ADN Issue 8, July 2014


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Is Moore’s Law Less Important to the Tech Industry?
Quentin Hardy
The New York Times, July 25, 2014

The central organizing principle of much of the tech industry is Moore’s Law. In one very important sense, it may be of less value than it once was.

Moore’s Law is the notion that the density of transistors on a chip tends to double every 18 to 24 months. That doubling was also a way of organizing the industry, though, and that is what is changing.

In an era of cloud computing, people assume there are large amounts of computing power at all times, unconstrained by a single device. With mobile computing, apps work with computing strength on the device and in the cloud. People don’t obey upgrade cycles like they used to.

If the periodic reliability of Moore’s Law matters less for organizing the industry, what is likely to replace it?

Tags: General,
Is Silicon Valley Funding the Wrong Stuff?
Christopher Mims
WSJ, July 6, 2014

Social networks that allow you to send only the message “Yo” to your contacts. Food-delivery services valued at $400 million. Startups that deliver rolls of quarters to your home (just $27 for $20 in change!).

It isn’t hard, looking at a lineup like this, to conclude that Silicon Valley has jumped the shark. The entire Bay Area appears to have given up on solving anything but its own problems: those afflicting the same 20-somethings who are building these startups.

“Do you believe there is more innovation today than 20 years ago?” asks Yatin Mundkur,...

What he does mean is the kind of basic research and development that transforms lives, in fields such as energy, medicine or food safety, rather than just optimizing advertising platforms.

Tags: General,
Big Switch Brings Hyperscale SDN To Enterprises
Timothy Prickett Morgan
EnterpriseTech, July 22, 2014

Big Switch Networks, a networking startup that was spun out of the Stanford University labs that created the OpenFlow protocol that underpins a lot of software-defined networking stacks, is rolling out its Big Cloud Fabric Controller. The software is the culmination of four years of work and fulfils its founders’ goals of creating a controller that can span both physical and virtual networks.

Among other things, the Big Cloud Fabric Controller is taking inspiration from the hyperscale datacenter operators like Google, Microsoft, and Facebook, which have all created their own network operating systems and fabrics as part of their own SDN efforts. The companies could not wait for SDN technologies to mature because they are operating at scales that most enterprises will never see and they must add automation for the configuration of switches and routers and for the shaping of traffic around their massive, global networks as workloads and conditions change.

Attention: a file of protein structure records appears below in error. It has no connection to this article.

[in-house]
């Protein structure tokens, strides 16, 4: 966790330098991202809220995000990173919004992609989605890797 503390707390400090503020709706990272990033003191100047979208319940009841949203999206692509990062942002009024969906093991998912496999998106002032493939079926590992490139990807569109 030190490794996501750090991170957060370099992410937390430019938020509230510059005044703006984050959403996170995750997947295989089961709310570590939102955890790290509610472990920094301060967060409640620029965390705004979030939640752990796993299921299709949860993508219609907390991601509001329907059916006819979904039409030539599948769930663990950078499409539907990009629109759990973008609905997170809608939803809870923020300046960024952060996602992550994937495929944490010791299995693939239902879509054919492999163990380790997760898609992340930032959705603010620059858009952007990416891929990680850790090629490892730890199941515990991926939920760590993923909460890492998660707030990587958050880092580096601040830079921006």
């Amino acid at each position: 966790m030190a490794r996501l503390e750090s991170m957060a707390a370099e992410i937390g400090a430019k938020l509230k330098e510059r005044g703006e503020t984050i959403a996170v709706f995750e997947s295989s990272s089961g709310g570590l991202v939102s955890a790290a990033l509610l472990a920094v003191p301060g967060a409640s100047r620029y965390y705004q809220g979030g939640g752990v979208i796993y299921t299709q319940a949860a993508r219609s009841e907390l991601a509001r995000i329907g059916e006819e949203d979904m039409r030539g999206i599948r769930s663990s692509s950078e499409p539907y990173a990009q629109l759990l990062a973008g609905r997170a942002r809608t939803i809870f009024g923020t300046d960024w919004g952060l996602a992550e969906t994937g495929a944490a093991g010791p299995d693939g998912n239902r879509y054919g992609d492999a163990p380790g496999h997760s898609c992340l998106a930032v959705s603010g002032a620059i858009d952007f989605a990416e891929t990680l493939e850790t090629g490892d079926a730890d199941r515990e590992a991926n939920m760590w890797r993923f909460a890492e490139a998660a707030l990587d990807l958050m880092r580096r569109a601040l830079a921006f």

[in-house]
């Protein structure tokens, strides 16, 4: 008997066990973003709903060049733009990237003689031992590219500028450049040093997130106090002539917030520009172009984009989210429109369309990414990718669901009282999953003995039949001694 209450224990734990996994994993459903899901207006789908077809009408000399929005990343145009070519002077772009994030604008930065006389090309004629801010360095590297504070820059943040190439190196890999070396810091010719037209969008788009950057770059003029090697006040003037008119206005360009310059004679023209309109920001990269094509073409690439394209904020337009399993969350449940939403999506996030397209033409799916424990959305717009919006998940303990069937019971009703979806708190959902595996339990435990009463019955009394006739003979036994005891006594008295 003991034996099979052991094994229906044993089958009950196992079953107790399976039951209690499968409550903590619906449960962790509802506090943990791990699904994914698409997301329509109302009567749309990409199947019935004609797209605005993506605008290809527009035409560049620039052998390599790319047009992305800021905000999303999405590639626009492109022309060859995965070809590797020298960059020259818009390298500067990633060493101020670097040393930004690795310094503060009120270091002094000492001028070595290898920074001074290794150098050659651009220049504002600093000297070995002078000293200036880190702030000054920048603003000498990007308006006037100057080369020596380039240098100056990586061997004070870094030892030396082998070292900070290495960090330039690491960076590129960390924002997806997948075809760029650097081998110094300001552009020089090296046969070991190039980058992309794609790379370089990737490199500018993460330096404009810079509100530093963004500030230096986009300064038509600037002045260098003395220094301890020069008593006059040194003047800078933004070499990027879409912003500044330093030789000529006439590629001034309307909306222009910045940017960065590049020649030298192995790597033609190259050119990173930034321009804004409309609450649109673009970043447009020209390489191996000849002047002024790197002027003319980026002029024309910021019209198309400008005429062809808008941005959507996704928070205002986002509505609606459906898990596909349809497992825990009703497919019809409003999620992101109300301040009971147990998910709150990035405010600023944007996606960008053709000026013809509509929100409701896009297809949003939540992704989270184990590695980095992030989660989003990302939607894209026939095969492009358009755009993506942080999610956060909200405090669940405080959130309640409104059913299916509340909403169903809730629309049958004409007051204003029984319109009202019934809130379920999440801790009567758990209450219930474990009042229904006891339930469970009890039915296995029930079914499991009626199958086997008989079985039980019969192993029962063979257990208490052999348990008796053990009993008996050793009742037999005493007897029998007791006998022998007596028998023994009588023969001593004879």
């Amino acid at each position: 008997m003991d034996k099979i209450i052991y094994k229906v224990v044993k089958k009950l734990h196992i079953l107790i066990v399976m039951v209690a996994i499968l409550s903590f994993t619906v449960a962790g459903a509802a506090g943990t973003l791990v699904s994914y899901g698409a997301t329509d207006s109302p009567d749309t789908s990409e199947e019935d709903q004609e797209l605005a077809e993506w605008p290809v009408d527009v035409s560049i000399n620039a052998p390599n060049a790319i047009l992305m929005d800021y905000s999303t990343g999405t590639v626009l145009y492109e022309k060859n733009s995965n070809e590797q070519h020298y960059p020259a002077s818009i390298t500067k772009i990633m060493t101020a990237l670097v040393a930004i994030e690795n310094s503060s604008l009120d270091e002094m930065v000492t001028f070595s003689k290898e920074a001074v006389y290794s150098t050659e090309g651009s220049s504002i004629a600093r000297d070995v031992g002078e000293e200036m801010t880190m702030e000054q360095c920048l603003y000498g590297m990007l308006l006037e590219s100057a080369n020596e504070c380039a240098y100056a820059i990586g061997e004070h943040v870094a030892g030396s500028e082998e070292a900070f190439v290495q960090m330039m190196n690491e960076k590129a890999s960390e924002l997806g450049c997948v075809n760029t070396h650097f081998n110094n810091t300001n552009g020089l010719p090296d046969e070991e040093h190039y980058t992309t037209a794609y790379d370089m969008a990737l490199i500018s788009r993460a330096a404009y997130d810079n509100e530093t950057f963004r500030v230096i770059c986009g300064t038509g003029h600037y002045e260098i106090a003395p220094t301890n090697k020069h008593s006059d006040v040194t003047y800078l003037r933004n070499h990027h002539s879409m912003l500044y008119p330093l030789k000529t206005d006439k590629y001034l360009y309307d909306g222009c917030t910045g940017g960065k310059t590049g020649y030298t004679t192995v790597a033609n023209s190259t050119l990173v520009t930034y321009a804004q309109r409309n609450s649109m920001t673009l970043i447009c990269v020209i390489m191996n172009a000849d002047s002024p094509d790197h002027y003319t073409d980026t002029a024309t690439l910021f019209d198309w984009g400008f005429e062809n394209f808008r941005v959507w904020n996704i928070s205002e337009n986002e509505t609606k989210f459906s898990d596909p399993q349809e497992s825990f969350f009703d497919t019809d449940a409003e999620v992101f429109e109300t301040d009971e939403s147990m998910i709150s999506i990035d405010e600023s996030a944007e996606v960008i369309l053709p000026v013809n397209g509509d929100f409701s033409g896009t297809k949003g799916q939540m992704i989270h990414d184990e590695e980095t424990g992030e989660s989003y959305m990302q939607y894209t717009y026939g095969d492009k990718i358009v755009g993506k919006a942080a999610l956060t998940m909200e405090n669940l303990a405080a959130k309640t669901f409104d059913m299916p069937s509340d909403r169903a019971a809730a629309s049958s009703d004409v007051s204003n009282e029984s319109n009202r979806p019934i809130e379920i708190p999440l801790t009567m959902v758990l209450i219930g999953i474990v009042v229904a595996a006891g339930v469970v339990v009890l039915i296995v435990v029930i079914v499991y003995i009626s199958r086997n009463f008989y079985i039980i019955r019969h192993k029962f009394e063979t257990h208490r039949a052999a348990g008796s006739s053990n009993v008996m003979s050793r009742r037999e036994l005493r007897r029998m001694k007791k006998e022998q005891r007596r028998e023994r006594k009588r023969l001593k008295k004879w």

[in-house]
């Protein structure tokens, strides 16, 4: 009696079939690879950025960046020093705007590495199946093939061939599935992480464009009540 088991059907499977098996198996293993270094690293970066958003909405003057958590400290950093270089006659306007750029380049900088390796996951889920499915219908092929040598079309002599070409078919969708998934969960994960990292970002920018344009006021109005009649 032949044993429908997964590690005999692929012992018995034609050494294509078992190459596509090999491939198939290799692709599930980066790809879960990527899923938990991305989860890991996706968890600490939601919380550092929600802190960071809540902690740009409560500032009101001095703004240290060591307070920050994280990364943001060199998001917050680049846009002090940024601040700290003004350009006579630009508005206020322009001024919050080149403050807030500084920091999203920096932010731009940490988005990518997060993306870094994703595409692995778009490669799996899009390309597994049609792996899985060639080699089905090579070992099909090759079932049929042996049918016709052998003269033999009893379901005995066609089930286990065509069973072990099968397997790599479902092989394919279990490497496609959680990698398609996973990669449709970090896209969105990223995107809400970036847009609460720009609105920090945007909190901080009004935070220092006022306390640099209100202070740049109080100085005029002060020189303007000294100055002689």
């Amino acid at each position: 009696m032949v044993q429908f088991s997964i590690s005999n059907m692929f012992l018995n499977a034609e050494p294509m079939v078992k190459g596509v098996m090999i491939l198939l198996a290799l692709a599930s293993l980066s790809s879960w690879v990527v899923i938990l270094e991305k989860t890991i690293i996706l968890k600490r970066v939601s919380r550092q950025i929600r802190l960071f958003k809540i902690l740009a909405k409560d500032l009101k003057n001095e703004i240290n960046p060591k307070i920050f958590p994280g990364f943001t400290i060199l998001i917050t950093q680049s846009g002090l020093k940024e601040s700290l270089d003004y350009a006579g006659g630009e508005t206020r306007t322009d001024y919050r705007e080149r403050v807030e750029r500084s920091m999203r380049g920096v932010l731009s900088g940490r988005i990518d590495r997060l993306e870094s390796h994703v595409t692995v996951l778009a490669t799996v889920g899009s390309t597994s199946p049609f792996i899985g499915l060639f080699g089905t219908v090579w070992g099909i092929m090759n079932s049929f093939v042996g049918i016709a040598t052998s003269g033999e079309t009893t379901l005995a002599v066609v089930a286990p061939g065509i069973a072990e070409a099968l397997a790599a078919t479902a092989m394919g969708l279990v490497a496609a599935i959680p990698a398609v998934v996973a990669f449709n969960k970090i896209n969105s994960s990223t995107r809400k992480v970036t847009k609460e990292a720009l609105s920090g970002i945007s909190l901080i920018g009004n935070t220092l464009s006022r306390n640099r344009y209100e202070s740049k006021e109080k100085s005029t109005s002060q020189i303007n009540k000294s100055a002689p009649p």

Tags: Software-Defined Networks, Cloud-Computing,
Report: Drivers ready for connected cars
Atmel Staff
Atmel, July 18, 2014

In its annual study of buying behavior and attitudes, the telco found that 70% of drivers were either interested in using, or already were using, connected car services, while 80% of consumers expected that they would ultimately be have the access to the same connected experience in their vehicle as they would in their home via a mobile device.

In fact, around half of consumers now consider connected features, such as built-in connectivity and the ability to plug-in a smartphone, a key part of their next car purchase. Other features, including increased safety, early warning systems and smarter navigation, are cited as the most popular with nearly three-quarters (73%) of drivers listing safety and diagnostics components as the most important.

“I also think vehicle-to-vehicle communication is going to grow very quickly in the next five years. The beauty of that technology is that the communication protocol can be used for a host of other services beyond vehicle communication, so it benefits the wider infrastructure too,” said Kia Motors...

Tags: Automotive, Connected Cars, Mobile,
Designing the Next Wave of Computer Chips
John Markoff
The New York Times, January 9, 2014

Not long after Gordon E. Moore proposed in 1965 that the number of transistors that could be etched on a silicon chip would continue to double approximately every 18 months, critics began predicting that the era of “Moore’s Law” would draw to a close.

But Moore’s Law is not dead; it is just evolving, according to more optimistic scientists and engineers. Their contention is that it will be possible to create circuits that are closer to the scale of individual molecules by using a new class of nanomaterials — metals, ceramics, polymeric or composite materials that can be organized from the “bottom up,” rather than the top down.

Tags: General, EDA,
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